Finally … the ball
The dress rehearsal takes place in the modern ballroom of the Double Tree by Hilton Hotel in Warsaw. On the polished floor, young men are almost fully dressed, a few dancing in tailcoats and shorts. Pants needed last minute taking in. A few gowns are also not ready, something needs to be added, something pinned. Countess Mycielska and Dorota Roqueplo sit on the stage. Artur Dobrzański leads the rehearsal; he’s nervous and cannot stand still. “Now there is applause and don’t you dare move!!” he shouts theatrically. “Not a tremor!”
The tension is palpable, but so is the confidence that all will go well. Time to fix makeup and hairstyles, prepared by the best Polish stylist, Jaga Hupało, and her team. She arranges their hair in feminine, sensual updos, each with a rose, to fit the theme.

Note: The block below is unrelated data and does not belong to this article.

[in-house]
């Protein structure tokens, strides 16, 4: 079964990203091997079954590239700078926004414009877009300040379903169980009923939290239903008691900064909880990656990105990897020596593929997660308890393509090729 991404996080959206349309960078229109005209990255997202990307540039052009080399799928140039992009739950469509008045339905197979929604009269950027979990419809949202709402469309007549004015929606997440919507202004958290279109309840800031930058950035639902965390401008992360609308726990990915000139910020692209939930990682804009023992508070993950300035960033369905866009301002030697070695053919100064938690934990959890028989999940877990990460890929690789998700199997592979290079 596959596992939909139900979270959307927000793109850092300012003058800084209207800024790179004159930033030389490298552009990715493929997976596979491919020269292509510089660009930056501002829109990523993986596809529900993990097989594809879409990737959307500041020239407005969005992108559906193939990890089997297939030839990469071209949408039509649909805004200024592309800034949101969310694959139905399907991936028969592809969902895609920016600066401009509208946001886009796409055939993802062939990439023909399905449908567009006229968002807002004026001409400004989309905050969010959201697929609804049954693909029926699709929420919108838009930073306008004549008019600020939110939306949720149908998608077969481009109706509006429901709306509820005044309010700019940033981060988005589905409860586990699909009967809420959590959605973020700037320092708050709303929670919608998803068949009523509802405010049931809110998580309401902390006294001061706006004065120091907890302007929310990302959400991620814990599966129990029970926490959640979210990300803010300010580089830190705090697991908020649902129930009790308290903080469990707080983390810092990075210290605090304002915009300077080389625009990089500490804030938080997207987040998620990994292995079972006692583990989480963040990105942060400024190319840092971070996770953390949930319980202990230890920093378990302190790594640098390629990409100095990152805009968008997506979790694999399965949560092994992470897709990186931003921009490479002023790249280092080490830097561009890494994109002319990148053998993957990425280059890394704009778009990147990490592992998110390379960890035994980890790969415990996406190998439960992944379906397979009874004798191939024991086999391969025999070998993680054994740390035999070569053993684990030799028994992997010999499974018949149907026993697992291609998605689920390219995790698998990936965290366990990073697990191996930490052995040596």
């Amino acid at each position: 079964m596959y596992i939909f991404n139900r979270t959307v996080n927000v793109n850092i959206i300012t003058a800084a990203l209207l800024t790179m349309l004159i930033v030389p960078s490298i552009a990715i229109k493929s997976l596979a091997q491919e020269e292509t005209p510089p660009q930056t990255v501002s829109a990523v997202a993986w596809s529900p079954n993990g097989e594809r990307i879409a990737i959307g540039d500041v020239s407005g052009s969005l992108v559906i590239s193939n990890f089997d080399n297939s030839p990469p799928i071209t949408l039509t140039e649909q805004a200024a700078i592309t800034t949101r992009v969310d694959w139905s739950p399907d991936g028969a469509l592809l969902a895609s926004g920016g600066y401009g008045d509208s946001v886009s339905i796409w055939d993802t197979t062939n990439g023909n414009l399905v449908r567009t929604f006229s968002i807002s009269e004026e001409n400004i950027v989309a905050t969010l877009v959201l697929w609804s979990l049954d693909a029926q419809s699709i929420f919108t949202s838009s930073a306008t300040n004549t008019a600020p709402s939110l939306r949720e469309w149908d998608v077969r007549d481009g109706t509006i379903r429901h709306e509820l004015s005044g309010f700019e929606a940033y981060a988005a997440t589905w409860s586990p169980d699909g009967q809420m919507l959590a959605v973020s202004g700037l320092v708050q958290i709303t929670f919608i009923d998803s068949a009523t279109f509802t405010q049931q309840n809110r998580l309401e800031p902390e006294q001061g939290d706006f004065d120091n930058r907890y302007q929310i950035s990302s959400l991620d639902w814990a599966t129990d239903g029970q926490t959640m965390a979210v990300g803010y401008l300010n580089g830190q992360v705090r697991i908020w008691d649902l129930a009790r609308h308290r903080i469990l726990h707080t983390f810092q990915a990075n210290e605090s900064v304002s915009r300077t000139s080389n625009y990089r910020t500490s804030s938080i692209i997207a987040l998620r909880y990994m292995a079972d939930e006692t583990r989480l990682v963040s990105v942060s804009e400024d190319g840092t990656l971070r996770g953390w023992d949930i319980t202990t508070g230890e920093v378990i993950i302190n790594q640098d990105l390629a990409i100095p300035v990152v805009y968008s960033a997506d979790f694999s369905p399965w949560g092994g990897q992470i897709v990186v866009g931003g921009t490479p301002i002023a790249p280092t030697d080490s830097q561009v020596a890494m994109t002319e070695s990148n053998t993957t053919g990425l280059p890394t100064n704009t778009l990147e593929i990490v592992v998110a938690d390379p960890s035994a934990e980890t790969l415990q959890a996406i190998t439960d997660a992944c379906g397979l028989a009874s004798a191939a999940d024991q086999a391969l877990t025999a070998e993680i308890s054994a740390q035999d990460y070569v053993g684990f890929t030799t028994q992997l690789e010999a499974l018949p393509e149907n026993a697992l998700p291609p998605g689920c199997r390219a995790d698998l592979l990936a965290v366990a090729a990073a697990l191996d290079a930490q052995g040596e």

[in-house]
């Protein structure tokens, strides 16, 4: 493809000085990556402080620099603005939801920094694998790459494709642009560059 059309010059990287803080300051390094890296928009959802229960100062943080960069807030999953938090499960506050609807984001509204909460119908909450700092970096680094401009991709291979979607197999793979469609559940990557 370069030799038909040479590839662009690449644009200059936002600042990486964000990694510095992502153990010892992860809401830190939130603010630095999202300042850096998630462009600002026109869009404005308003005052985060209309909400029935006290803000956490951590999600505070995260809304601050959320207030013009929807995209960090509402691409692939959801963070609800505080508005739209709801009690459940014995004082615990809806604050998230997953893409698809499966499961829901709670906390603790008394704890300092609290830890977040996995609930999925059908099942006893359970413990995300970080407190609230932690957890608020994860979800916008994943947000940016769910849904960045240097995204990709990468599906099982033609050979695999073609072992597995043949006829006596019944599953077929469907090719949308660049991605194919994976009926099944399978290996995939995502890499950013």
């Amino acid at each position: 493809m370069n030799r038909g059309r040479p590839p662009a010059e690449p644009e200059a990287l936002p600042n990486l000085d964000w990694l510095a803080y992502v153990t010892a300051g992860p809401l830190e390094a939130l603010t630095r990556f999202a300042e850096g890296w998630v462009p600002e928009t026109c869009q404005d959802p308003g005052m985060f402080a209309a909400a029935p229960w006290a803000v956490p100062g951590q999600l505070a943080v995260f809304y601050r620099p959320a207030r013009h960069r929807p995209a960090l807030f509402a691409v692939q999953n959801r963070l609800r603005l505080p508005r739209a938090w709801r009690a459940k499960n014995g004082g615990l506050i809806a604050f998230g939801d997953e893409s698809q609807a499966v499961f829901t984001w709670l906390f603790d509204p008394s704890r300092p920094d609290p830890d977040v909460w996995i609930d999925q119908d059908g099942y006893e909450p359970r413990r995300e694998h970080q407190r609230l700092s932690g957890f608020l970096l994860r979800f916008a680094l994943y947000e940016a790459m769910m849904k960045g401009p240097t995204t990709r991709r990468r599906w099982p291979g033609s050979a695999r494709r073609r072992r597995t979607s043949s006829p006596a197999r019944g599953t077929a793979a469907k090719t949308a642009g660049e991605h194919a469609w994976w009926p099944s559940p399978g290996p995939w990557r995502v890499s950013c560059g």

The guests gather in the foyer, with the guest of honor among them: Princesse Béatrice de Bourbon des Deux Siciles. She is wearing a fantastic creation with a rose motif. “I accepted the invitation for the ball with great emotion. I had two reasons for coming: the ball is an important part of life for the debutantes, who enter the adult world in the atmosphere of love, and most of all, Poland filled my childhood with happiness and nostalgia of my grandmother Princess Karolina de Bourbon des deux Siciles, née countess Zamoyska, who carried the image of the motherland deep in her heart,’” assured the princess.
Countess Mycielska and Maria Dominika Belina Brzozowska (responsible for the International Youth Committee) greet everyone personally. The guests, all 800 of them, stand around a separate part of the room, where the debutants will dance. All the time there are enthusiastic shouts “Is that really you?! It’s been so long!” English is mixed with Polish and French.